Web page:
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The Spirit of Ikenobo Ikebana

Nurtured by special appreciation of Nature, changing seasons and understanding the beauty of flowers and plants.  Our hearts are cleansed in the bright freshness and purity of flowers. 

 

The Ikenobo school of ikebana uses the phrase, “Origin of Ikebana” because it was the first “school” of ikebana. This school of Ikebana has evolved signicantly over 550 years. The current headmaster, Sen’ei Ikenobo is the 45th headmaster and his daughter, Yuki Ikenobo, is currently the headmaster designate. The Ikenobo school of ikebana has styles of arranging that are complex and simple at the same time and all reflect an understanding and great appreciation of nature. There are five basic styles within the Ikenobo school: Shoka Shofutai (designs with one, two or three materials dating from the 1700’s but evolving to reflect changes in materials and placement of an arrangement) Shoka Shimputai (designs with three materials; developed by the 45th headmaster in 1977) Rikka Shofutuai (more complex designs with historical signifigance from the 1600’s) Rikka Shimputai (complex design with a modern expression; developed by the current headmaster in 1998) Free Style (a constantly evolving style) Please enjoy examples of the Ikenobo school in the designs pictured below from a variety of Senior Professors and their students throughout the U.S.

The following three designs are examples of Ikenobo Rikka style dating back to the 1600’s when the monks created them as offerings to Buddha and attempted to “recreate” what they were seeing in nature.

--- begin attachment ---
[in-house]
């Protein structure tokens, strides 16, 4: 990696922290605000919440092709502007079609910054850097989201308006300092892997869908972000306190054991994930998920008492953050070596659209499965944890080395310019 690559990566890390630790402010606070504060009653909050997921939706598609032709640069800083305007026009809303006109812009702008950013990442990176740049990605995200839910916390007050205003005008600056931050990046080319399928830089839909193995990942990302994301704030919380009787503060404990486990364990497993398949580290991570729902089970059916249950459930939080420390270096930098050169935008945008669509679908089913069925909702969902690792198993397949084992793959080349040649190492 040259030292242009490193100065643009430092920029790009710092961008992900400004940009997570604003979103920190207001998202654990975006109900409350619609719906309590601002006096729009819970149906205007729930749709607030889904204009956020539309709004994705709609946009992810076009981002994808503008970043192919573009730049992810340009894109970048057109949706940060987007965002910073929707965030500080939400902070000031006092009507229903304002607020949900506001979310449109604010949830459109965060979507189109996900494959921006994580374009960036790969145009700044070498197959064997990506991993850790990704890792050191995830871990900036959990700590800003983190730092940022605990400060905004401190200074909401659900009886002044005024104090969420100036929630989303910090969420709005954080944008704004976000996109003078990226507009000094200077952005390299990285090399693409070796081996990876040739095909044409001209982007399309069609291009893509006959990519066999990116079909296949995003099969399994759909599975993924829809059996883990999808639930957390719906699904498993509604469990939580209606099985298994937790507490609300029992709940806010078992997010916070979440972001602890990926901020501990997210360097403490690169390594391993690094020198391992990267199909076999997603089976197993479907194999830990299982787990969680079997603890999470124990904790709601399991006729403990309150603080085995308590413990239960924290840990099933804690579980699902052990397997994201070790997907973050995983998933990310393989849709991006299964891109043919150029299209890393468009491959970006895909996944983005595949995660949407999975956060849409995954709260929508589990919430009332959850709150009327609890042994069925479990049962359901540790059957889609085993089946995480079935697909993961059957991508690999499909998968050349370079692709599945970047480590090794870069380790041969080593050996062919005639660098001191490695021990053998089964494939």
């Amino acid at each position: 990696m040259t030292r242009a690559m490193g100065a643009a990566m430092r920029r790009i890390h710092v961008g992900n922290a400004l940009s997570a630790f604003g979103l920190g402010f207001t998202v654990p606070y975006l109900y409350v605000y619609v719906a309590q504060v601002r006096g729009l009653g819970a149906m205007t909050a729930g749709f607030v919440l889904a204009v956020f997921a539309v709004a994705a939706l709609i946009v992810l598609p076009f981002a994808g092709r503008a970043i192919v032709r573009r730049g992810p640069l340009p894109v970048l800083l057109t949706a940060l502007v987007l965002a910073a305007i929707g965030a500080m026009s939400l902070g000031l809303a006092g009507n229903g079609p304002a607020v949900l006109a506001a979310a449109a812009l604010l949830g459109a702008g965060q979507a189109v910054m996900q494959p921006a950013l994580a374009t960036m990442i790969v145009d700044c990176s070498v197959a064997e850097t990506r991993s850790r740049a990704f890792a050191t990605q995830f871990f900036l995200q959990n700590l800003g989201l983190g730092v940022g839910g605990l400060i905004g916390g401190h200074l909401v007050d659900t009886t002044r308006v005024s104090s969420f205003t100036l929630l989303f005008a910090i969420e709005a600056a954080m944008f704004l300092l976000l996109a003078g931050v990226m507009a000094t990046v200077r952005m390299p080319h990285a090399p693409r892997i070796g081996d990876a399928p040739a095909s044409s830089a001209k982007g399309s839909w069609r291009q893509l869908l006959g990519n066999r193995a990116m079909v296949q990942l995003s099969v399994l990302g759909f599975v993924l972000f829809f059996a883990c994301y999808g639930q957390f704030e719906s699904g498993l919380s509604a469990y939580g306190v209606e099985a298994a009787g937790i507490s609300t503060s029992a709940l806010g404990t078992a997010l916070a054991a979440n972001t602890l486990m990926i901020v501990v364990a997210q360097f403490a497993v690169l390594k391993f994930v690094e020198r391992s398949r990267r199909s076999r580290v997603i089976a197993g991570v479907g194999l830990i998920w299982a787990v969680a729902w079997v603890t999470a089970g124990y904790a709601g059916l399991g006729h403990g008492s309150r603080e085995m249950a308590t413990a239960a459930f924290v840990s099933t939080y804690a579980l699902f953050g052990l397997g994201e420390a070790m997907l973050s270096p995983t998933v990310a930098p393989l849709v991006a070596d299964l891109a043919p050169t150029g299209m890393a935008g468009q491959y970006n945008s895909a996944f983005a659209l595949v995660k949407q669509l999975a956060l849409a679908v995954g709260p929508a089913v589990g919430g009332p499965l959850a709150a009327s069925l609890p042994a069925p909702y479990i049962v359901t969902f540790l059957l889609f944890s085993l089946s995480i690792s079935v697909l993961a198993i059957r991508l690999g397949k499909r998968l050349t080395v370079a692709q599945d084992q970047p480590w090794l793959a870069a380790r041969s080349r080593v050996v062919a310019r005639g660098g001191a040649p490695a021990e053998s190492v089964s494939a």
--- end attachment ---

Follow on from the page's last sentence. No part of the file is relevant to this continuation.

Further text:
Emiko Suzuki - I.I. Asheville

Emiko Suzuki – I.I. Asheville

 

The two designs below are also Rikka’s but are examples of the 1998 style, Rikka Shimputai.  The emulate many of the lines of the older Rikka Shofutai designs, but with a simplier, modern and lighter feel overall .

Both designs created by Emiko Suzuki, I.I. Asheville

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Shoka Shofutai is a primary style in Ikenobo; below are three examples:

  • Isshuike – one material design
  • Nishuike – two materials in the design
  • Sanshuike – three materials in the design

 

Nishuike Shoka; Invitation to Ikenobo Shoka Shofutai I

Nishuike Shoka; Invitation to Ikenobo Shoka Shofutai I

Isshuike Shoka in traditional bronze; Roseanne Brandon, I.I. Naples FL

Isshuike Shoka in traditional bronze; Roseanne Brandon, I.I. Naples FL

 

 

Sanshuike Shoka; Mary Takahashi; Joy of Ikenobo

Sanshuike Shoka; Mary Takahashi; Joy of Ikenobo

The designs below are examples of Shoka Shofutai using special bamboo containers used primarily for these unique designs.

Following are two designs exemplifying Shoka Shimputai; a design created by the current 45th headmaster of Ikenobo, Sen’ei Ikenobo, in 1977.

 

Ikenobo also has a Free Style – enjoy!